This post is only marginally related to paddling, but some of the pictures are nice and it did represent a unique paddling experience for me. In fact, we’re not even paddling in Minnesota with this post.
When I’m not taking pictures for paddling, I am most likely doing science. This year, I was able to attend the “Enzymes, Co-enzymes & Metabolic Pathways”Gordon Research Conference in Waterville Valley, NH. This week-long scientific conference series is know for its fabulous science, New England locations and sparse amenities. This was my first GRC, so I was fully expecting the much-touted communal bathrooms, poor food and dorm-style sleeping arrangements of these conferences. Much to my surprise (and many others), they had selected a new location, Waterville Valley, New Hampshire.
Waterville Valley is normally a ski resort, but during the warm summer months, they utilize the facility as a vacation spot and conference location. I can say nothing but praise for the location, amenities and science presented. I won’t repeat the science here, but rather I will give a glimpse at the afternoon recreational activities that we had available.
They chartered an old school bus to take us to a nearby mountain for some afternoon hiking. The weather was a bit rainy, but under the cover of the trees, we hardly noticed the rain.
Scattered everywhere were small streams and babbling brooks flowing down the mountain. Everything was quite beautiful, but we were on a tight schedule and had to keep moving.
The wooded path turned more into bare rock and long vistas. This was the end of the “easy” path. Only the industrious scientists would push on to the true summit. I forget the vertical change, but this was about a third of the way we ultimately traveled. In fact, the grade would sharply increase after this point.
After some far more dangerous climbing than I expected, we finally reached the top. We took a few moments to rest before heading back. I’m happy to say that the rolling hills covered with trees were a nice alternative to the more flat scenery I’m used to seeing.
We all agreed that the climb down was far more scary than the climb up. Sliding down a 40% grade with nothing to stop you is an eye-opening experience. Despite a few people having inadequate footwear, everyone survived and the group bonded a bit more with our pack survival.
Back at the resort, we could choose from a number of local activities during our afternoon breaks. We rented some mountain bikes, took the ski lift up to the top, and had a great time enjoying gravity’s assistance. Pro tip: If the trail is marked closed, it probably is closed for a reason. Just because it looks fine for as far as you can see, it may switch over to a bog about two-thirds of the way down the mountain and make you carry your bike over your head while you slog in knee-deep muddy water.
In addition to mountain biking, there was also shopping & ice skating available. The red shack above housed the ice rink.
Next to the ice rink were the canoes, kayaks and paddle boats also available for use. I had seen “kayaking” listed as a potential activity and looked forward to some mountain paddling. Unfortunately the paddling didn’t live up to my imagination, but any paddling is good paddling.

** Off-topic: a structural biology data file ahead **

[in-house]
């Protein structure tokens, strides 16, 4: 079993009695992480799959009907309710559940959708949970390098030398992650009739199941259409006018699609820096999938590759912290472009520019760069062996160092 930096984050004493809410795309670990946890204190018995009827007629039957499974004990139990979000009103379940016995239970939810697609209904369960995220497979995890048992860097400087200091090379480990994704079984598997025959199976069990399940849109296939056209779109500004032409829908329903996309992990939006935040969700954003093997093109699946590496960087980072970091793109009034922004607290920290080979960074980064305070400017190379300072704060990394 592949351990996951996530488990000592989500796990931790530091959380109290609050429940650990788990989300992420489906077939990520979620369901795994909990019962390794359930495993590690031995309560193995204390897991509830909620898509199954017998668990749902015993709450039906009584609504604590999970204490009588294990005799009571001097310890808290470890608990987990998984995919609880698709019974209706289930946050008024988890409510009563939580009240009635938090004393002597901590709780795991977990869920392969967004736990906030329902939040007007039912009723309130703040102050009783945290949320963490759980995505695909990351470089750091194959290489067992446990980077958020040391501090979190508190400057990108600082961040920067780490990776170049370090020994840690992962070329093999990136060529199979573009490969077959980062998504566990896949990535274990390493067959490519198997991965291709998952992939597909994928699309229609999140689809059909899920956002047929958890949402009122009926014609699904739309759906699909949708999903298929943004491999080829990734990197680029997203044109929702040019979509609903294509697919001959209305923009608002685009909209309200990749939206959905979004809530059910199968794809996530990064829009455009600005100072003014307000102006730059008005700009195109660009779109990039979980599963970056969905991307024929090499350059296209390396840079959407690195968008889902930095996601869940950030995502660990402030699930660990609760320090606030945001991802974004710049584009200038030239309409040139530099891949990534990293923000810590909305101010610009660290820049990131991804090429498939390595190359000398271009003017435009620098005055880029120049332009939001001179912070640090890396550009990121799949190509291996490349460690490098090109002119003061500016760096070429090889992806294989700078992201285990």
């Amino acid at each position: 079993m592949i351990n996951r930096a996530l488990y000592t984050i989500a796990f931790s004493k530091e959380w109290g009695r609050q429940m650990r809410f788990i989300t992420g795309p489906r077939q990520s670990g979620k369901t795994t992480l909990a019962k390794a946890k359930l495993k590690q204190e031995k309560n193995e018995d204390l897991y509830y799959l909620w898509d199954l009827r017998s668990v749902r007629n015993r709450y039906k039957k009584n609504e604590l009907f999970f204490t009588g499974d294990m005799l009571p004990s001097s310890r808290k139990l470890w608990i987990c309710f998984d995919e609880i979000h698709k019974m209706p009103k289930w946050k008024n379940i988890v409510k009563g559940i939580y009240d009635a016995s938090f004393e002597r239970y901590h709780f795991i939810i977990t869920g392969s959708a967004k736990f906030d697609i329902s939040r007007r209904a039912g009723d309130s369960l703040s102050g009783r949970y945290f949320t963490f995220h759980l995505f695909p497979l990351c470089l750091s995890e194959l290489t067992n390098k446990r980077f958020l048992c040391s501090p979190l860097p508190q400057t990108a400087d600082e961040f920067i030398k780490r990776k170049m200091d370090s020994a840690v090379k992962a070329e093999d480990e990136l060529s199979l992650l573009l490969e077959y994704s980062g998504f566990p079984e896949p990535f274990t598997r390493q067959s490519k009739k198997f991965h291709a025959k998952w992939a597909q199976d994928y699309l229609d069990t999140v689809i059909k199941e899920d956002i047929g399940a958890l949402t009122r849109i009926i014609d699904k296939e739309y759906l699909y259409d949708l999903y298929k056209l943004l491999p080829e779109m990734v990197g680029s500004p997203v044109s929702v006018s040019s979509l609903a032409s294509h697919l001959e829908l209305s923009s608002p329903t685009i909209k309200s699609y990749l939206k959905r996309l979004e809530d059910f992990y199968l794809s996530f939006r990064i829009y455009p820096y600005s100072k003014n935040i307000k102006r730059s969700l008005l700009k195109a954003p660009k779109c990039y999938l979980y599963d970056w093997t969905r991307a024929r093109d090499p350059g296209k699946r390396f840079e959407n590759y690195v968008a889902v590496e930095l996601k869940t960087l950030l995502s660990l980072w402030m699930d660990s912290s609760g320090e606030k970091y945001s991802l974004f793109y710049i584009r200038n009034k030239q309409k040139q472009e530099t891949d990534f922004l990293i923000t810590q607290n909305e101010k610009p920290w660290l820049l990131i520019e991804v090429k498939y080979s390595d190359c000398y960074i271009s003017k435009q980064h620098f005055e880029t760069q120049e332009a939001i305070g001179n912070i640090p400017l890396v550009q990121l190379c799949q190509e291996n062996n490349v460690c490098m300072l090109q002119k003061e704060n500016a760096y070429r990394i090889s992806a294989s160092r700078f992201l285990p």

Although I didn’t have my camera with me when I was actually kayaking, I did come back the next morning and snap some wonderful shots of the very still “lake”. We used the blue sit-on-top kayaks shown above. I’ve never used a sit-on-top before, and it was quite a bit more “tippy” than the recreational and inflatable kayaks I’ve used before. No falling in on this trip, but I wondered if I was going in a couple times.
Unfortunately the “lake” was far smaller than expected. The sit-on-top foam kayaks were very easy to paddle and incredibly “friction-free” when compared to my inflatable kayak. It makes me wonder how much more drag my inflatable has compared to a good hardshell. I probably don’t want to find out and become to envious of a hardshell kayak…
I have used quotes around the term “lake”, since this is actually a dammed mountain stream. As we paddled over to the dam, I expected to see some fencing or barriers to keep us away. Nope, if we wanted to paddle over the dam, we could have with no trouble. The only trouble would have been the 10 foot fall onto the rocks at the base of the dam. We kept our distance, but the stream flow was quite slow in the “lake”.
In order to give an idea of scale, the entire “lake” would take about 2 minutes to paddle from end-to-end. They had placed a few fake rocks and buoys out in the water to give you something to run into, er, I mean navigate around.
The water was quite cold and clear. I didn’t see any fish, but there were No-Fishing signs scattered on the shore.
Despite my mild complaining about the size of the “lake”, it was quite nice and peaceful. The sights, especially in the morning sun, were about as good as I could have hoped. I’m unsure if I’ll ever get to do paddling at a scientific conference again, unless I bring my inflatable along.
I’m still impressed with the stillness of the “lake” and the quality of the reflections.
In fact, I had to take a second to figure out which was was “up”, and which way was the reflection in this picture. I wonder what this looks like in the winter? I wouldn’t mind exploring the lake a bit more on ice skates.
Overall, I got to see some incredible science, meet-up with some old friends and enjoy the outdoors. I’m only a week or so away from my much-anticipated Boundary Waters camping and kayaking trip, so I can’t wait to get back home.